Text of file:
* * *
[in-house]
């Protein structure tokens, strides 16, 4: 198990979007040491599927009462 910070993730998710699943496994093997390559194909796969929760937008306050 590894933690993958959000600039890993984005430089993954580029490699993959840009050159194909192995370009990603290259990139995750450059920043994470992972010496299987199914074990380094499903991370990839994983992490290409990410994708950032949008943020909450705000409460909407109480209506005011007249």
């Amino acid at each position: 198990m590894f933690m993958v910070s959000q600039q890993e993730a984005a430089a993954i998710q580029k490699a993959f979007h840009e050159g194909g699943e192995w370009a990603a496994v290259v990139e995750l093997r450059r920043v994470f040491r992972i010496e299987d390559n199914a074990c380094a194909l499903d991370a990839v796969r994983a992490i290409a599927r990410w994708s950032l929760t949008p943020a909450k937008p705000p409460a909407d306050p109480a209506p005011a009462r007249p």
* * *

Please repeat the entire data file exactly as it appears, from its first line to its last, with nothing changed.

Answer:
[in-house]
């Protein structure tokens, strides 16, 4: 198990979007040491599927009462 910070993730998710699943496994093997390559194909796969929760937008306050 590894933690993958959000600039890993984005430089993954580029490699993959840009050159194909192995370009990603290259990139995750450059920043994470992972010496299987199914074990380094499903991370990839994983992490290409990410994708950032949008943020909450705000409460909407109480209506005011007249």
């Amino acid at each position: 198990m590894f933690m993958v910070s959000q600039q890993e993730a984005a430089a993954i998710q580029k490699a993959f979007h840009e050159g194909g699943e192995w370009a990603a496994v290259v990139e995750l093997r450059r920043v994470f040491r992972i010496e299987d390559n199914a074990c380094a194909l499903d991370a990839v796969r994983a992490i290409a599927r990410w994708s950032l929760t949008p943020a909450k937008p705000p409460a909407d306050p109480a209506p005011a009462r007249p």